Are There Different Types Of Flexibility?
Yes, they do! Elasticity and plasticity are the two basic types of flexibility observed daily. These two types of flexibility may appear very similar on the surface, but if you grasp how they work, they become very diverse and separate from one another. You may divide the ways that materials bend into two distinct types and forms of change when we simplify it down to its most basic form:
- Elasticity refers to a material’s ability to change shape in response to a force and then return to its original shape once the force is withdrawn. When you cease stretching a rubber band, it returns to its natural shape. The material’s internal structure can revert to its former form even though the particles and their links between them are twisted when the force is applied.
- When a force is applied to a material, it can change its shape, but it does not return to its original shape when the force is removed, and it will take external force to bend it back into its original shape. Consider paperclips: we can bend and twist them into different forms, and they will stay in those shapes until we bend them again. Although the internal structure is a single unit, it has been irreversibly altered. Some internal bonds may have been broken, and they will not readily revert to their original state before the force was applied.
This is why even flexible materials can break: if the force applied to them is too great, the bonds between the particles can be damaged to the point where they split and the material breaks. The bonds between the latticed metallic particles are stretched as we bend the paperclip, and if they are put under too much tension, they snap. Even the most pliable materials limit how far they can be stretched before breaking.
A building requires materials with a certain amount of elasticity so that if it is hit by something, it can absorb some of the impacts without breaking, and plasticity so that if the impact is greater than what the material can absorb without bending, it bends more than it breaks entirely.
Modern cars are a great example of plasticity: crumple zones are built out of materials that are flexible enough to crumple and bend, absorbing the shock so that the car’s central structure, which must be stiffer, does not break and gravely hurt the occupants.
What Are Some Examples Of Flexible Materials?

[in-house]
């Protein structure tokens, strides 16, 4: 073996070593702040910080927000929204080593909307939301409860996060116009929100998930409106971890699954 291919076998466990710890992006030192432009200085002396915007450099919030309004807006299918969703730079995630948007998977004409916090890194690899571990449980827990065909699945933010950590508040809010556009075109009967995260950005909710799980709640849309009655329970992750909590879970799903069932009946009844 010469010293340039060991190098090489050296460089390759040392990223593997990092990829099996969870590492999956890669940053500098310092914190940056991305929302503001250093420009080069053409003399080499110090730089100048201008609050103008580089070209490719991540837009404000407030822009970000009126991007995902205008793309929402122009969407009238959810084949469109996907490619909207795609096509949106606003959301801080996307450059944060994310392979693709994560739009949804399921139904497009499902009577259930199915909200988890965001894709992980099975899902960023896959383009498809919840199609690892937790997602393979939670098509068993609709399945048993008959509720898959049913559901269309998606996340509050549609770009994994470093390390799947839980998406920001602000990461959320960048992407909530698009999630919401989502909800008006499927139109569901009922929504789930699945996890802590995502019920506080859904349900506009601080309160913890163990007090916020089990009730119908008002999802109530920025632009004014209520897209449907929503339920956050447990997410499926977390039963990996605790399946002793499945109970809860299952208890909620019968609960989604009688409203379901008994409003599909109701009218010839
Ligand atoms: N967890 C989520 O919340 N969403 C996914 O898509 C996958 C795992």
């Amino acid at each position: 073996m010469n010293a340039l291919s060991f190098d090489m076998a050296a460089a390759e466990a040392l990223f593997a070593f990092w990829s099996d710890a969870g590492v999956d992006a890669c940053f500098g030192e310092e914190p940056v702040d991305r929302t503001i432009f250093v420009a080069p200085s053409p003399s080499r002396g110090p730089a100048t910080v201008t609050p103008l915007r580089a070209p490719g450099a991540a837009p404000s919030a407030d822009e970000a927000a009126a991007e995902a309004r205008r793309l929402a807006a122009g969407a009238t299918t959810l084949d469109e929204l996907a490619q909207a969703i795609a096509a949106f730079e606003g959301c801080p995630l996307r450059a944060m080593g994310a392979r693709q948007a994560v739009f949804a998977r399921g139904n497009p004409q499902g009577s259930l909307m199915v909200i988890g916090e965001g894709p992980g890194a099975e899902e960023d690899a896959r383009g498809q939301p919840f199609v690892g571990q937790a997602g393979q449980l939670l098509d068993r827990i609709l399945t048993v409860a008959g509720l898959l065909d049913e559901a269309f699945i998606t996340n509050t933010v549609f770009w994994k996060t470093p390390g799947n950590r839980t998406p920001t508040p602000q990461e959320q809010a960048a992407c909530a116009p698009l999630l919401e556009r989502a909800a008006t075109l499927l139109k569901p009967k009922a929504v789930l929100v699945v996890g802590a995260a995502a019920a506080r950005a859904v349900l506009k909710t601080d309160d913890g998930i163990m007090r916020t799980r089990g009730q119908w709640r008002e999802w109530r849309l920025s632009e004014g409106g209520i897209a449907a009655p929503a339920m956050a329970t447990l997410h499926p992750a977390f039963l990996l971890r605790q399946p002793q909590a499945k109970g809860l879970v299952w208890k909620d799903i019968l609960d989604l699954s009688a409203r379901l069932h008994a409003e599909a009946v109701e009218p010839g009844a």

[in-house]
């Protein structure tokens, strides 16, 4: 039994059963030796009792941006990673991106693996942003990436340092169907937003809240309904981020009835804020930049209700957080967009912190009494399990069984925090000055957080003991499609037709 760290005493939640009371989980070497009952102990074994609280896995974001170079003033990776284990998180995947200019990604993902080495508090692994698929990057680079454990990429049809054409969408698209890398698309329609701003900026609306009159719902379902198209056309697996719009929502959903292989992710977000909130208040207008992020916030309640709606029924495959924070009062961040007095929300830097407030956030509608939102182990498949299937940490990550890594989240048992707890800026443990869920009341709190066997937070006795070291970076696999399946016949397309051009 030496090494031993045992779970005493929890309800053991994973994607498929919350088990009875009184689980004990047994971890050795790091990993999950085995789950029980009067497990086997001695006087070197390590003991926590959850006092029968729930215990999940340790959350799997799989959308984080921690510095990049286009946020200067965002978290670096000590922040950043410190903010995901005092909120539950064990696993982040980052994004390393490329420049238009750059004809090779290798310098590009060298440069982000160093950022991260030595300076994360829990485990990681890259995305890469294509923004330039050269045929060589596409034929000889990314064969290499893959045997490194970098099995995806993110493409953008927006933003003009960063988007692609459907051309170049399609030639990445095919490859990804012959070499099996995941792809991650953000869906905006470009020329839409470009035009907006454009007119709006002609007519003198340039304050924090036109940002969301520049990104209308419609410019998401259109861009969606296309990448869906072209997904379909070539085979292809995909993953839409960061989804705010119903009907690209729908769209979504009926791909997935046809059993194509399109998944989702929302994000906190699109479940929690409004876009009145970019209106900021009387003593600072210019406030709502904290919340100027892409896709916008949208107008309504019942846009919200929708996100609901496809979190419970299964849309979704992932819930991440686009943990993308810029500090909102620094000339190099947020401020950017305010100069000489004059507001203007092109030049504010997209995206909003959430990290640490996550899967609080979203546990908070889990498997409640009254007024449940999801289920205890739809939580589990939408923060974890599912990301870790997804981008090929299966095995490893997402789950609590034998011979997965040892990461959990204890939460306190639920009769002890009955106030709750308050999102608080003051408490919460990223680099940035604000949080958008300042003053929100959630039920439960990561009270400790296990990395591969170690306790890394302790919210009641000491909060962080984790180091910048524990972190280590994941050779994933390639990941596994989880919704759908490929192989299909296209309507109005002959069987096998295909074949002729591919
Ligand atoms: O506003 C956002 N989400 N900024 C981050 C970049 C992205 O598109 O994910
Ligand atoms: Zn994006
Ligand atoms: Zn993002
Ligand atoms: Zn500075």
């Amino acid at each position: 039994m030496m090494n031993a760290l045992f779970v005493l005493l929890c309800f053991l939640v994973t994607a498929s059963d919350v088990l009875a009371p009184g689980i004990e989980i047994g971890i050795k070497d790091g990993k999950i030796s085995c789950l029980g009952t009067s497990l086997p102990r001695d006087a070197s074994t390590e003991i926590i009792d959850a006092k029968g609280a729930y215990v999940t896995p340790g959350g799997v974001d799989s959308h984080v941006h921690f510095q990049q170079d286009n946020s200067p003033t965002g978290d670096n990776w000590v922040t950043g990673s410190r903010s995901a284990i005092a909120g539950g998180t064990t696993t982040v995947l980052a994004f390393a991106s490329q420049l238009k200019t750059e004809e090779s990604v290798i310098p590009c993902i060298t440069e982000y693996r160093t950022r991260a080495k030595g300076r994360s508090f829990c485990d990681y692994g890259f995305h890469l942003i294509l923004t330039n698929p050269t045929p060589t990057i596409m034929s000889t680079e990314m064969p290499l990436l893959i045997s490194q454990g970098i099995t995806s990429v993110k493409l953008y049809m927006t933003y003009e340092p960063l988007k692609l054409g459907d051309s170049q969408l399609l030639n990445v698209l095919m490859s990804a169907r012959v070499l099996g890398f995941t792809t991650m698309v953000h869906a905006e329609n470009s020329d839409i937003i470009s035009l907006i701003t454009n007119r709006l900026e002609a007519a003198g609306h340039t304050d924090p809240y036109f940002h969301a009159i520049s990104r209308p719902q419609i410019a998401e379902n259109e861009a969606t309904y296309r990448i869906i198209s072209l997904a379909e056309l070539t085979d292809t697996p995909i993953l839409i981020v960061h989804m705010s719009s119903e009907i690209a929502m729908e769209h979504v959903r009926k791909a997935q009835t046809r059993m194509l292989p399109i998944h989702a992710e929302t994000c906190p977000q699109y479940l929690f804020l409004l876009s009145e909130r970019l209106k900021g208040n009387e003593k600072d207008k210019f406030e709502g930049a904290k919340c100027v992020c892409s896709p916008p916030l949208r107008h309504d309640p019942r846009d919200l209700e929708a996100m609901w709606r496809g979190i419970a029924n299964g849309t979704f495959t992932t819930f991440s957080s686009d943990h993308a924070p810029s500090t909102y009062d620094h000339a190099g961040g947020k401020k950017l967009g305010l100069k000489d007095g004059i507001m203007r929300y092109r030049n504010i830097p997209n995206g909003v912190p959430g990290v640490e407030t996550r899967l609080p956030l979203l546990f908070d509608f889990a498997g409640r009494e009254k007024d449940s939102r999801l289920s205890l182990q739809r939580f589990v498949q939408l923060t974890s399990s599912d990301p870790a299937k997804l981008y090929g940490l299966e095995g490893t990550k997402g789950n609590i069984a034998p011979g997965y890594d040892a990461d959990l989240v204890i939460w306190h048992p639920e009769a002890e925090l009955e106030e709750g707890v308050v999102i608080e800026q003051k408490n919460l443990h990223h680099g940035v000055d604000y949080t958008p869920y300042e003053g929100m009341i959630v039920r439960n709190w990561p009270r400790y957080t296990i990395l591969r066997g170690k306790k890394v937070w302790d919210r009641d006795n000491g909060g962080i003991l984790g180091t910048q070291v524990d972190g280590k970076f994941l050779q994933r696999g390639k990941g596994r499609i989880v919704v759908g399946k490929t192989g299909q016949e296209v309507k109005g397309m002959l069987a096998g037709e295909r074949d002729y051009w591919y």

Unless some force maintains it in its new shape, a flexible object can bend and return to its original shape. Almost any substance can be transformed into a flexible shape. Slinkies can be manufactured out of a variety of materials (various metals and various plastics). Glass fiber is a flexible material.
Even steel beams used in construction are flexible, allowing buildings to withstand wind and earthquakes. Wood can also be bent into a variety of shapes. The challenge lies in how the material is molded into a shape and what you want to do with it, not in the substance itself.
There’s a little art involved, but the main goal is to take advantage of the material’s qualities. In general, you want some flexibility and a lot of stiffness in construction work. You want a lot of flexibility in glass fiber and need to know the minimum bending radius to avoid cracking the fiber.
In the case of paper clips, torsional stiffness and flex must be balanced so that the paper clip may be opened and returned to roughly its original shape, allowing friction to hold the sheets of paper together. Bending wood and using dowels and adhesive to hold it in place creates a bentwood rocking chair.
Is there a Wire That Bends But Doesn’t Break? It depends on your interpretation of the terms. Plastics, for example, will change from one to the other when wet or at the right temperature. Furthermore, many stiff materials, such as metal alloys, can flex when subjected to sufficient force. There’s also the case of a rope that’s stiff under tensile stresses but flexible under compression ones, provided the forces are applied along the rope’s length.